Signpost (Weber, Utah), 1986-10-141
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Tuesday, October 14, 1986 Senate faces student issues Heather Forsgren Assistant News Editor Resolutions addressed in yesterday's ASWSC senate meeting ranged from a tuition deposit to library funding, from ratifying a black students' senator to a "No Bozos Day. Discussion in the meeting, which lasted two hours, began with the vote on Resolution 87-2 dealing with allowing students to pay a deposit on their tuition and deferring the payment of the balance to a later date. Alan Huss, ASWSC resident halls' students' senator, began the debate by asking the body to table the resolution. However, this failed when Kevin S. Bell, ASWSC non-traditional students senator, mentioned that he was taking the resolution before the Deans' council today and that it would be better if it had been approved. The resolution, which was passed unanimously, was amended to read that the deposit would be $40 instead of $20. Dave -Terry, A.SWSC general studies senator, said that he amended it to $40 because "we're not a university" and deposit charges at Brigham Young University (BYU) and Utah State University (USU) are $50, he said. He also added that it "might increase enrollment" because students don't have the money for the other schools' deposits. The resolution,- introduced last week by Bell, was originally looked into after a student filled out an ASWSC "Pass the Buck" complaint form. If passed by the Dean's council, the service would be in place winter quarter, according to Bell. Also included in the resolution, is that students will now be able to use credit cards to pay for their registration. The next item of business concerned appointing senators to a student fee committee. It was explained by C. Scott Baxter, ASWSC vice president of academics and administration, that each year the ASWSC executive officers meet with the advisors to look over possible student fee increases. This year the executive officers, ASWSC senators along with Dr. Marie L. Kotter, vice president for student affairs, will look over student fees to develop a philosphy for spending the student fees. The senators appointed were Kathryn Green, ASWSC arts and humanities senator, Joseph Farr, ASWSC business and economics senator, Kevin S. Bell, ASWSC non-traditional students' senator, and Dave Terry, ASWSC general studies senator. It was mentioned by Grant Protzman, advisor to ASWSC, that appointment to this committee means extensive work. The senate was visited by Bruce Dawson, a student on the faculty senate learning resources committee. Dawson's visit was to ask the student senate what items it would like purchased with the money from the 3 percent tuition surcharge that had been in place throughout the 1985-86 school year. According to Dawson, the interest from that fund has now matured. He asked the senate to decide whether the original priority of periodicals should be adhered to. He mentioned that final decision on the allocation of those funds has been set for Friday at 2 p.m. when the committee meets. (see SENATE on page 3) WEBER STATE COLLEGE Vol. 47 No. 7 4 '.: , l i V 4 ' ' v ) ' m. . a -a- rnmJ CHEERLEADERS ride on the Victory Bell during a 1961 parade, (photo courtesy of WSC archieves) mm REVIVING THE BELL: pictured left to right are Don Guthrie as they prepare for the parade. .., jenme reiier, ivicivin reuer ana Signpost photo: Jeff Bybee) Old traditions rise with new school spirit JaNae Barlow Managing Editor During this year's celebration of school spirit at homecoming, some old traditions were revised. Saturday, for the first time in 15 years, the school sponsored a homecoming parade in downtown Ogden. One of the entries in the parade was the WSC Victory Bell, a tradition that has been virtually forgotten for the past 10 years at the college. Melvin Feller, member of the Campus Community Relations Board, said he felt the parade of about 30 entries was a success although it was hampered by the wind. He said that he felt like the com munity was excited about the parade and that they would offer more support in the future. He said the committee hopes to have plans for next year's parade completed spring quarter. The Victory Bell was the entry of the Physically Challenged Student Organization (PCSO). Earlier in the week when Fuller became aware of the sub-standard condition of the relic, he asked memebers of the PCSO is they would like to restore it. The organization moved quickly to restore the bell in time for the homecoming parade. Resolution 87-3 was proposed and passed on Thursday, Oct. 9 by the ASWSC Senate giving the PCSO responsibility for the "financing of, custodianship, usage and storage of the Victory Bell." The bell had been sitting unattended year-round in the stadium near the track. (see BbLL on page I) Hansen defends bright economic view a ! inflation is nearly non- existenV Editors Note: The follomns is a response from Congressman Jim Hansen to an article run on the First Congressional District campaign in the Sept. 23 issue of the Signpost. This article also refers to his opponent's response to the same article which was run in the Sept. 30 issue of the Signpost. Those who say that Utah's economy is getting weaker either don't know the facts or choose to ignore them. In 1980, when I took office, the prime interest rate was 21.5 percent. It is now 7.5 percent. Six years ago, inflation, the crudest tax of all, was at 13.5 percent. It is now nearly non-existent at 1.5 percent. The Utah unemployment rate was 6.3 percent while it is now down to 5.7 percent. In the past two years, 57,000 new jobs have been created in the state. A debate between the candidates for the Utah first congressional district seat will be held today 10:30 a.m. in the U.B. ballroom. Nationally, we are now in the midst of our 49th straight month of economic recovery, a post-war record. Housing starts continue to be strong, employment levels continue to hit new records and energy prices have fallen. In Utah, Kennecott has started rehiring. McDonnell-Douglas is building a new aircraft assembly plant. Western Airlines has iust merged with Delta, expanding their Salt Lake hub. Our defense installations continue to get new missions which will ensure continued employment levels for our many federal workers. It is important to note that the current Reagan recovery is a slow but consistent and persistent one. Politicians are often wont to quickly stimulate the economy just before an election, only to open the door for a recession a few months later. I support the balanced budget amendment and the line item veto. And I am willing to consider any other proposal which can help get this most pressing national problem under control.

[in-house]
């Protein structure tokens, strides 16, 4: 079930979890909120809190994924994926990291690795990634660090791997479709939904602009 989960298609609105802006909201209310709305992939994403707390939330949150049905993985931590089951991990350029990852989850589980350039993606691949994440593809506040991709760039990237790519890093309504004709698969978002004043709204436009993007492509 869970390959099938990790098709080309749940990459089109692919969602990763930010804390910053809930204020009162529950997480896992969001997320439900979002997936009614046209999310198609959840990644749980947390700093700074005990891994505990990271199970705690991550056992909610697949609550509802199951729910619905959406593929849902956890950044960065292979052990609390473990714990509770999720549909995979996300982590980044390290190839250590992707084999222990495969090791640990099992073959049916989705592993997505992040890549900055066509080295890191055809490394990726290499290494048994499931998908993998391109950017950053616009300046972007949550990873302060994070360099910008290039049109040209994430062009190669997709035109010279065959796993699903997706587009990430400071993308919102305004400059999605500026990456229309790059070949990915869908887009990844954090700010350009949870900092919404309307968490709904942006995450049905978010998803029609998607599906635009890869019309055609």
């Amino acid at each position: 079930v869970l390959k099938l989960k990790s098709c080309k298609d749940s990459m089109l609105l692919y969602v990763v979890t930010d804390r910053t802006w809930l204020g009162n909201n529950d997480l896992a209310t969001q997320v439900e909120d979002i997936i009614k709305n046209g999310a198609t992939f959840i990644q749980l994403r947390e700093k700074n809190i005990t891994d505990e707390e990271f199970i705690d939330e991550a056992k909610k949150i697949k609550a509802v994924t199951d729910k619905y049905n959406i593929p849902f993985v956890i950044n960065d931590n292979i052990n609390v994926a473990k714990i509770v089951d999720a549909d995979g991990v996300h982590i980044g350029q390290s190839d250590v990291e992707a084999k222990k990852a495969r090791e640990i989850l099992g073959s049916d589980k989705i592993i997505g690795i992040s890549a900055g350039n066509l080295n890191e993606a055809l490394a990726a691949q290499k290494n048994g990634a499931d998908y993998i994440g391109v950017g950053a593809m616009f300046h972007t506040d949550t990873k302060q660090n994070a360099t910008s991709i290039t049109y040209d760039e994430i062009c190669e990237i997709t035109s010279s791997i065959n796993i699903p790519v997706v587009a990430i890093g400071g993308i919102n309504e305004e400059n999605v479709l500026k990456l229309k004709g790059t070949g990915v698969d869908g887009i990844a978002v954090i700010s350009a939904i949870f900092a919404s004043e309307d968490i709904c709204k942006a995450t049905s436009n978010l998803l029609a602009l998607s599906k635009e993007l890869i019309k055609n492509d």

|Title||Signpost (Weber, Utah), 1986-10-14, Vol. 47, No. 7|
|Creator||Weber State College|
|Contributors||Associated Students of Weber College; A generous grant from the Utah State Library and the Institute of Museum and Library Services.|
|Description||Weber's current student newspaper, the Signpost, first appeared on September 29, 1937. For two years prior to that time, campus news was disseminated via announcements posted on a bulletin board known as the "Signpost". As a result, the masthead of the first issue of the paper itself featured a rudimentary wooden sign with the title spelled out in rustic-looking letters. Over the years the paper has been published continuously, though the look, size and style has changed several times.|
|Subject||College student newspapers and periodicals; Weber State College|
|Publisher Digital||Stewart Library, Weber State University|
|Source||University Archives LD5893.W55 S5, Stewart Library, Weber State University|
|Rights Management||Public Domain. Courtesy of University Archives, Stewart Library, Weber State University.|